The Worst Year in Decades: Gun Violence


Graphic made by A. Guo

News about gun violence feels never ending, but it’s even worse than we think.

One student killed in a Winston Salem high school just one month after the full in-person school returned. Three different threats within the span of October in North Carolina high and middle schools. Seven people hurt after six gunshots in Southpoint Mall on Black Friday. Four dead and seven injured at a shooting at a high school in Oxford, Michigan. 

Just a few days after and ten minutes away, rumors about an unknown student and a gun circulate at Green Hope High School, where many Green Level students and staff formerly attended. Friends, children, and peers of the Green Level community have stayed home in fear of potential gun violence. The Cary Police department and WCPSS Security were contacted and are now on the school site. 

The most recent school shooting to make headlines is the 29th of this year and the 21st of this school year. In 2021, there has been at least 651 mass shootings, in which four or more people are shot or killed (excluding the shooter).
The news of gun violence may feel never ending despite social isolation from the pandemic. In fact, rates of gun violence in the United States increased more than 30% during the first year of the pandemic. In North Carolina, the firearm offenses among kids aged 16-17 doubled when comparing 2019-20 to 2020-21. This was largely due to the increase of first time gun owners, and consequently an increase in unsafely stored weapons. There was also a steep increase in guns stolen by children within the time period. On December 2nd at W.H. Knuckles Elementary School, 95 miles south of Raleigh, a second grader was suspended for bringing a gun with bullets inside to show off during recess. A loaded gun was found in an elementary school within the same district earlier this year.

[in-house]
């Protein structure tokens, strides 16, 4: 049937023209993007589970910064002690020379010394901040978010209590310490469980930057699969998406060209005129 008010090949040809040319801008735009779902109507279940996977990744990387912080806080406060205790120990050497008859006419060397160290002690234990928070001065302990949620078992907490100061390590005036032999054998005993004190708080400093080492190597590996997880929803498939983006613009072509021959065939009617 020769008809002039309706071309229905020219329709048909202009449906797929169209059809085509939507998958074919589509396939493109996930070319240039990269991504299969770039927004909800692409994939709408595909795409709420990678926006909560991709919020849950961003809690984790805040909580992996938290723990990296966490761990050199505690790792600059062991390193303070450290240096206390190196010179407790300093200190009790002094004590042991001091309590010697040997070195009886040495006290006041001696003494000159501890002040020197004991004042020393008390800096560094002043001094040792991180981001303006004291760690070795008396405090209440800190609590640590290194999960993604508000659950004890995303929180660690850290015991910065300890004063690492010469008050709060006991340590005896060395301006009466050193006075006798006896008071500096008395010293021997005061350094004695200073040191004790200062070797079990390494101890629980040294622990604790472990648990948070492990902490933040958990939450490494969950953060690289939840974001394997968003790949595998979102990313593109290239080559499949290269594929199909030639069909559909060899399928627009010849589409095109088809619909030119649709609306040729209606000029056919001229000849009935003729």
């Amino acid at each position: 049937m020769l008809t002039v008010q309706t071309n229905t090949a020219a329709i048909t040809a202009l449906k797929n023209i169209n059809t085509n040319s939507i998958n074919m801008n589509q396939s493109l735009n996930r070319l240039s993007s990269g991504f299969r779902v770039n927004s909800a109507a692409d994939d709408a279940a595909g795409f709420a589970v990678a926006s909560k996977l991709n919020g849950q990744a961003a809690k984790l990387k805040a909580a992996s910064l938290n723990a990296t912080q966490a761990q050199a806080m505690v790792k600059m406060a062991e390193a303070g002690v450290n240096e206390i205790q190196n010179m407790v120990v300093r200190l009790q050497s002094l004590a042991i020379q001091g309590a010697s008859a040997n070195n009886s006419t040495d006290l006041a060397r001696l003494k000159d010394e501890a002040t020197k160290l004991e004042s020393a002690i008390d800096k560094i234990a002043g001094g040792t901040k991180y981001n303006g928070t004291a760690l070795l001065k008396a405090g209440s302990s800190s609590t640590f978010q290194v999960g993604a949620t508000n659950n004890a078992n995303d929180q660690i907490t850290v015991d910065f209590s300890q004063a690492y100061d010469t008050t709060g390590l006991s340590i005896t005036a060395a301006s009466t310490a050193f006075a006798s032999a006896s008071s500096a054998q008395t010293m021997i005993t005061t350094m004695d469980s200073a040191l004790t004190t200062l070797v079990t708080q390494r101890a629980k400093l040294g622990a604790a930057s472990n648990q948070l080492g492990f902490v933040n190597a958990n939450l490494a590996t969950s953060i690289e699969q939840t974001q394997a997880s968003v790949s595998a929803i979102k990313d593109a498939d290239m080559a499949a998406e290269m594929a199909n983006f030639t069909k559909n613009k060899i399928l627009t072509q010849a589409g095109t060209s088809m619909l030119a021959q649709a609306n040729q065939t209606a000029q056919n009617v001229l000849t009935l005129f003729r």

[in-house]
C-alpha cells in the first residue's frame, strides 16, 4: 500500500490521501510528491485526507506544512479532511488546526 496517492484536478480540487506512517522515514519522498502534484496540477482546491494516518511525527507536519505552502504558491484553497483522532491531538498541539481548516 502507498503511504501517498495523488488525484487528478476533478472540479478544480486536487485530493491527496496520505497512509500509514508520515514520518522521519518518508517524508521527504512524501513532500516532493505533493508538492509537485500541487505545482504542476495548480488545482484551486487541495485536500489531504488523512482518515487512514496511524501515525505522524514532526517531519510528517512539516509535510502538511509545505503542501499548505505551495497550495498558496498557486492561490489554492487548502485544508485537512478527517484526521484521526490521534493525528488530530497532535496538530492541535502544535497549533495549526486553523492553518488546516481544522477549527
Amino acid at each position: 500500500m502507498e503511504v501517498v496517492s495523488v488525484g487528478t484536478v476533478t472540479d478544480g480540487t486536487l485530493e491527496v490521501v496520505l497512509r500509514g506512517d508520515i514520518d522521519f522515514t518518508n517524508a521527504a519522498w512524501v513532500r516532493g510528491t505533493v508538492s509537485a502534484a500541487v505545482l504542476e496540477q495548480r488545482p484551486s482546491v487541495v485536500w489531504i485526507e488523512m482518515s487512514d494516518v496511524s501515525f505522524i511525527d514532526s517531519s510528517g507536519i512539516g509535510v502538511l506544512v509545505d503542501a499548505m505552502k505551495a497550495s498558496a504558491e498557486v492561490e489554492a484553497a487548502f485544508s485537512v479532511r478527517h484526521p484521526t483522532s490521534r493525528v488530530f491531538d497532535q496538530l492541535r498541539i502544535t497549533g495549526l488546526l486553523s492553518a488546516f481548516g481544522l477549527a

But the fear of mass shootings is disproportionate in relation to factual recordings: public mass shootings only make up 0.2% of firearm deaths. Gun control is often only advocated for and heavily reported on when the violence occurs in white and wealthy communities.

The large majority, 60%, of firearm deaths is suicide. Fire arm deaths from homicide, 37%, follows. Furthermore, Black men hold the highest risk of firearm homicides deaths while poor and low-income communities hold a strong correlation with firearm violence. Homicide risk with guns in the home is also greater for women than men and non-whites than whites.

It goes without question that gun control laws need to be established and advocated for. The CDC, with more than 30 years of public health research, states that guns are a greater hazard than benefit and it has been repeatedly found that gun ownership is associated with increased risk of firearm death in the home. Homicides are most often committed by family members and acquaintances, not strangers.

It must also be acknowledged the question of guns is highly racialized. For conservatives and the NRA actually supported gun control when armed resistance was supported by the Black Panther party and Black Power Movement. The question is often not whether people should be allowed access to guns, but which people should be allowed access to guns.

The debate over gun violence is more complex than politicians often make it out to be, but if anything is certain, it is that something must be done about it. There have already been more than 41,000 people who died from gun violence this year and while it has not even ended, 2021 has already been the worst years for gun violence in decades.